El Segundo, Calif., - Insurers feel the need to develop original approaches to attracting and retaining customer in various market segments. During a two-day conference hosted by Computer Sciences Corp. (CSC), a few insurers gave examples of these approaches.Panelists at the conference noted that insurance marketing programs must appeal to three distinct generational groups: Generation Y (ages 18-29), Generation X (ages 30-40) and baby boomers (ages 41-59). Each group has distinct demands for service; therefore, insurers must offer different Web-based services that address their consumers' varying levels of comfort with technology.

"All innovation in the last 20 years can be attributed to software, and it's helped us change our business from transaction-based to more of an interactive relationship," says Lori Lehmann, director of Legal Initiatives at Columbus, Ohio-based Nationwide Insurance Co. "Consumers are more comfortable with technology than ever before, but if potential customers on your Web site can't get a quote in seven to eight minutes, if it's too complicated or there are too many fields to fill out, they're going to bail. We need to make sure we have the internal talent or a third-party supplier that can continually streamline those processes."

During the panel session John Bader, vice president of Enterprise Infrastructure Services for Northbrook, Ill.-based Allstate Insurance Co., shared information about its "Your Choice" automobile coverage. "Through our Your Choice Auto program, we've become really adept at pricing segmentation, and we're getting changes to market faster than ever," says Bader. "To aim this program at specific markets, we worked closely with our agents and added pieces that our research showed the local market desires--not just what the corporate office thinks the market demands--and that is really the basis of what we plan to do in the future."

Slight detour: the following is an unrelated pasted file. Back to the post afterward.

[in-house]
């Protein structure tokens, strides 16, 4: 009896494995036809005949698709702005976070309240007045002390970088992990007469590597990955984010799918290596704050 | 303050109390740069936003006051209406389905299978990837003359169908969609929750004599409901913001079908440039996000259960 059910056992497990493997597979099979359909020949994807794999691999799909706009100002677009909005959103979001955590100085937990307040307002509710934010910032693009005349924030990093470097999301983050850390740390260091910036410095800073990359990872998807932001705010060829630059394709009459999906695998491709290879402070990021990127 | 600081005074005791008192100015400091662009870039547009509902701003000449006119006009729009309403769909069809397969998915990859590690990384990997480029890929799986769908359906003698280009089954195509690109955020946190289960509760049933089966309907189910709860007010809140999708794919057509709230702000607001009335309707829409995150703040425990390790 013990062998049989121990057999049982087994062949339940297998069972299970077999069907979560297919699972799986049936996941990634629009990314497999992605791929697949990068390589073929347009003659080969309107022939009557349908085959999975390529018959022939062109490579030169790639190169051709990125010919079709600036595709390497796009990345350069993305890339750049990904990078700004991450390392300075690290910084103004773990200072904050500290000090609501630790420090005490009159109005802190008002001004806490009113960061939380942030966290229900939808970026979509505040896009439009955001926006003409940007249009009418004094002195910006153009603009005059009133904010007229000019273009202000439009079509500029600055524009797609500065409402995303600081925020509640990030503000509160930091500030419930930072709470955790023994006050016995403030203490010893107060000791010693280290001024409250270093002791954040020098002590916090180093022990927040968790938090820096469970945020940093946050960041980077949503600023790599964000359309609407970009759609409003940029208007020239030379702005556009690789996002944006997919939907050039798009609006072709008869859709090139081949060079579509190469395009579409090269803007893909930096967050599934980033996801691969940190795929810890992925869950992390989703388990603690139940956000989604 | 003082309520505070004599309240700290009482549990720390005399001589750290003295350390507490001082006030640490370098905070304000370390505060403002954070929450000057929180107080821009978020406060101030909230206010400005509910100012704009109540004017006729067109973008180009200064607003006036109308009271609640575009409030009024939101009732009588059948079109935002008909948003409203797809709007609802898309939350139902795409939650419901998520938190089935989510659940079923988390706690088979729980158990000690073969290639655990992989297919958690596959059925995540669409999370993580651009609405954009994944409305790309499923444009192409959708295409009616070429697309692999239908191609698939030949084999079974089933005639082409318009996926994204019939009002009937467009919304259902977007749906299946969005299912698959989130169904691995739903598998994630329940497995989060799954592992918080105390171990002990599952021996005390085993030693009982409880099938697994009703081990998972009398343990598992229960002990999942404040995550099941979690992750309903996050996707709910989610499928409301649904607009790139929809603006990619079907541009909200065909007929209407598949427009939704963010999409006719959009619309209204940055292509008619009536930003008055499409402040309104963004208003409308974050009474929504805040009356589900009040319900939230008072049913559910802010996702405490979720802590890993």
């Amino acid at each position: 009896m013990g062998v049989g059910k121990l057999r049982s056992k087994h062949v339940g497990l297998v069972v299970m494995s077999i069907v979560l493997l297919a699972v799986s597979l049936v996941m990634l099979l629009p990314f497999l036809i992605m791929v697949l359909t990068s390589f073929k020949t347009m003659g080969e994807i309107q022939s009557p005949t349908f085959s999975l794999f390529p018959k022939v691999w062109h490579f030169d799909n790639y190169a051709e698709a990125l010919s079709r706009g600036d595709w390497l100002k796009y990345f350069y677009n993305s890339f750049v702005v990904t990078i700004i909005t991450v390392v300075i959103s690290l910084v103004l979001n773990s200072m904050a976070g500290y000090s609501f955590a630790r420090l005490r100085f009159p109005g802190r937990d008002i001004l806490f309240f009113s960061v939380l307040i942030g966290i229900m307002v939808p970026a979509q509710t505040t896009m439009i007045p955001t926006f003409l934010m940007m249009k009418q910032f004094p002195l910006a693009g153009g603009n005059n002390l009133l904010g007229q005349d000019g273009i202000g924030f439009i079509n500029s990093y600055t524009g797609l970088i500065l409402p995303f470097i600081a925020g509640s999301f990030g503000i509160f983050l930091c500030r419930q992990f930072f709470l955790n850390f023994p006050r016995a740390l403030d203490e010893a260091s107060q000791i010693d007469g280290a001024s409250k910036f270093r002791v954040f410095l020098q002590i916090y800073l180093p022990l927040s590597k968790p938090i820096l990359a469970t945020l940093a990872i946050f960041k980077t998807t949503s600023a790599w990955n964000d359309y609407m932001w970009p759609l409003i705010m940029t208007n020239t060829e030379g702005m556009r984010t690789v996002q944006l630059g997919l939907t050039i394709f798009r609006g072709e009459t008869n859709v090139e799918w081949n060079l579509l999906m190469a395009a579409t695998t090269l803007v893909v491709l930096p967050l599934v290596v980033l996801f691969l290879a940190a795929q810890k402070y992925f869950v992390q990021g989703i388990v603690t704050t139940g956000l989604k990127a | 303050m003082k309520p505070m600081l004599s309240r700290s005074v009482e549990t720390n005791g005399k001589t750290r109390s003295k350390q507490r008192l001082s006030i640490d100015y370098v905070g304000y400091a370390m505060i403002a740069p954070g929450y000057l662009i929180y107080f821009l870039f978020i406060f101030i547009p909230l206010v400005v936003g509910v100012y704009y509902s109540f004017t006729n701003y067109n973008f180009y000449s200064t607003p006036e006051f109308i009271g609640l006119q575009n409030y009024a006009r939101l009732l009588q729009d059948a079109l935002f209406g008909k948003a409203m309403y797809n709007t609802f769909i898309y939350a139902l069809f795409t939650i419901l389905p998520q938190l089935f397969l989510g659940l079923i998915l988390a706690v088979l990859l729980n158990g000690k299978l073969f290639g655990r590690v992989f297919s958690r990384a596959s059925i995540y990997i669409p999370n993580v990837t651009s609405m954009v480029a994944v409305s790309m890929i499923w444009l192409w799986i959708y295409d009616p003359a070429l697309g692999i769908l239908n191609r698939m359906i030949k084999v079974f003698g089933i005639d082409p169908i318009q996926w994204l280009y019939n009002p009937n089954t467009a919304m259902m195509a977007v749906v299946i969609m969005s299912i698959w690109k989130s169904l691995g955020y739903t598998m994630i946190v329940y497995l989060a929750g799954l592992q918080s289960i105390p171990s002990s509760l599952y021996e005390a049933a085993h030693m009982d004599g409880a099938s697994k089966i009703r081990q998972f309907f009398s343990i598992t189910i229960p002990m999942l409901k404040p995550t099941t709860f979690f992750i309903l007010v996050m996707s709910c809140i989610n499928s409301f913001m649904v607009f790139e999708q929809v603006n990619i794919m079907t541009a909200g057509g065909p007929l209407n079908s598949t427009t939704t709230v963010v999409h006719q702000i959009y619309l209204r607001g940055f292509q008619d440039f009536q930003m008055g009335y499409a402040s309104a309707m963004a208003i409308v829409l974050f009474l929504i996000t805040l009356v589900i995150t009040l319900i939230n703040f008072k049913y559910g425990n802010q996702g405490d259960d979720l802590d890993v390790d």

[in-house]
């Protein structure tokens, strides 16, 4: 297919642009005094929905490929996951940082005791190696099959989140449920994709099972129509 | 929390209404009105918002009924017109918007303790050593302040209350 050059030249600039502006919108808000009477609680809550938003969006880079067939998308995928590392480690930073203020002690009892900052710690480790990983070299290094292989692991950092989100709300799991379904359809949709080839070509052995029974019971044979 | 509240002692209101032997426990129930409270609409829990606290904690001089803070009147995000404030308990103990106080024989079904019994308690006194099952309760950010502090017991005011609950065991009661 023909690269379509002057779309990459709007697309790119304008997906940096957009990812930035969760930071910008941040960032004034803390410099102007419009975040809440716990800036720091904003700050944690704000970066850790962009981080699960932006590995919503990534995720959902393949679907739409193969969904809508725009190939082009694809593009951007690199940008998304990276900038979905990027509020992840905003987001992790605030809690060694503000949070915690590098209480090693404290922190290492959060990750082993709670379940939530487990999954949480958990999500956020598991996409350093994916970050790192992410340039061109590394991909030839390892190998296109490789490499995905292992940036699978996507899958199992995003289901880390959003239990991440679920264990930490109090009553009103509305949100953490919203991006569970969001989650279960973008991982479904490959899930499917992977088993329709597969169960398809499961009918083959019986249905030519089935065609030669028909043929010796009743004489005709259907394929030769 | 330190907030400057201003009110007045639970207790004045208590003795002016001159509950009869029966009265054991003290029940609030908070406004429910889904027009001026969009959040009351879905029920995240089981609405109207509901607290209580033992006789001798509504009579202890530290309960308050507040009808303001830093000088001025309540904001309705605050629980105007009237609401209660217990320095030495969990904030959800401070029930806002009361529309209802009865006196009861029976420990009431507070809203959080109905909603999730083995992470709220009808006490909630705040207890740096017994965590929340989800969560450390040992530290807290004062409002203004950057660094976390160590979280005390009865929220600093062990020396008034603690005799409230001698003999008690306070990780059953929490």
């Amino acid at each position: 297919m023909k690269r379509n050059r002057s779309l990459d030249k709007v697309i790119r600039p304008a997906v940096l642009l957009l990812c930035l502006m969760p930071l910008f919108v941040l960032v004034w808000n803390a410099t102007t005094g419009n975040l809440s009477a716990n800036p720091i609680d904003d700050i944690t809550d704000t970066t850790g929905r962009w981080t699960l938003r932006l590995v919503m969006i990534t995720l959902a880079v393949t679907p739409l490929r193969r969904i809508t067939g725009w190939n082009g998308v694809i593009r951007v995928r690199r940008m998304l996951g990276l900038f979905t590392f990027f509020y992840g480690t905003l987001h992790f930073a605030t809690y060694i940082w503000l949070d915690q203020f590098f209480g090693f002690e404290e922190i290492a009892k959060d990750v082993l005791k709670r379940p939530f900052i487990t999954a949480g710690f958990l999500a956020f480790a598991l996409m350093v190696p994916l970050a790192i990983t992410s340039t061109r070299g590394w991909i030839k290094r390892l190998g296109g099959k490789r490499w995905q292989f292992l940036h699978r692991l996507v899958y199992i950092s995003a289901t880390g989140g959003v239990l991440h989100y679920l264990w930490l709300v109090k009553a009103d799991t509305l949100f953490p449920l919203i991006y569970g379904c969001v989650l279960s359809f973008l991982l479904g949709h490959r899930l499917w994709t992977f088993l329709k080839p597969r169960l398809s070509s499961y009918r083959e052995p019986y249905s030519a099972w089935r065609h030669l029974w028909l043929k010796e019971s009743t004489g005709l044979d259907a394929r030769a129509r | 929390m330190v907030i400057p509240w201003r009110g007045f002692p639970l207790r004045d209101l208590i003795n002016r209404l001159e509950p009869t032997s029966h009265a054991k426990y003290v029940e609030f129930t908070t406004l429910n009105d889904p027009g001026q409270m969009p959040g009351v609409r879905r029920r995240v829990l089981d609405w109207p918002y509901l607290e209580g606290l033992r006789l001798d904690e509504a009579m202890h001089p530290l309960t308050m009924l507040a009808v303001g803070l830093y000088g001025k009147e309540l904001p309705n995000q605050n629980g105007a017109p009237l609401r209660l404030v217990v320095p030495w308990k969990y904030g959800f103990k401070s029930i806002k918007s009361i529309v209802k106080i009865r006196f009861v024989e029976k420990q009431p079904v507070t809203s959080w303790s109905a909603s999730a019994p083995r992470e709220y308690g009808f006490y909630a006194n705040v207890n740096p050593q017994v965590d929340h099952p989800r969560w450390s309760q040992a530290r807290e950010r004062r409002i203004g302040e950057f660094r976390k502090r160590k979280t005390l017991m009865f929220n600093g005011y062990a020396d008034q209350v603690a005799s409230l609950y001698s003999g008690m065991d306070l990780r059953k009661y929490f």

The insurance industry's emphasis on innovation today has expanded from a focus on clients to also include the workplace as companies look to foster innovative thinking by their employees, according to CSC. For example, The Hartford Financial Services Group, a company that has provided insurance for nearly 200 years, now holds planning and brainstorming sessions in the "Transporter Room," a space with game tables and couches, rather than a standard conference room table and chairs.

"As an industry we need to take a lesson from the fast-food restaurants by adopting more of a pilot approach," says Andrew MacDonald, vice president and CIO at The Hartford Financial Services Group, Inc., Hartford, Conn. "Before a fast-food restaurant rolls out a new product, it is tested in at least one market to determine customer acceptance. To enable this, it is very important to have flexibility in our systems so we can quickly and easily pilot new products."

Source: Computer Sciences Corp.

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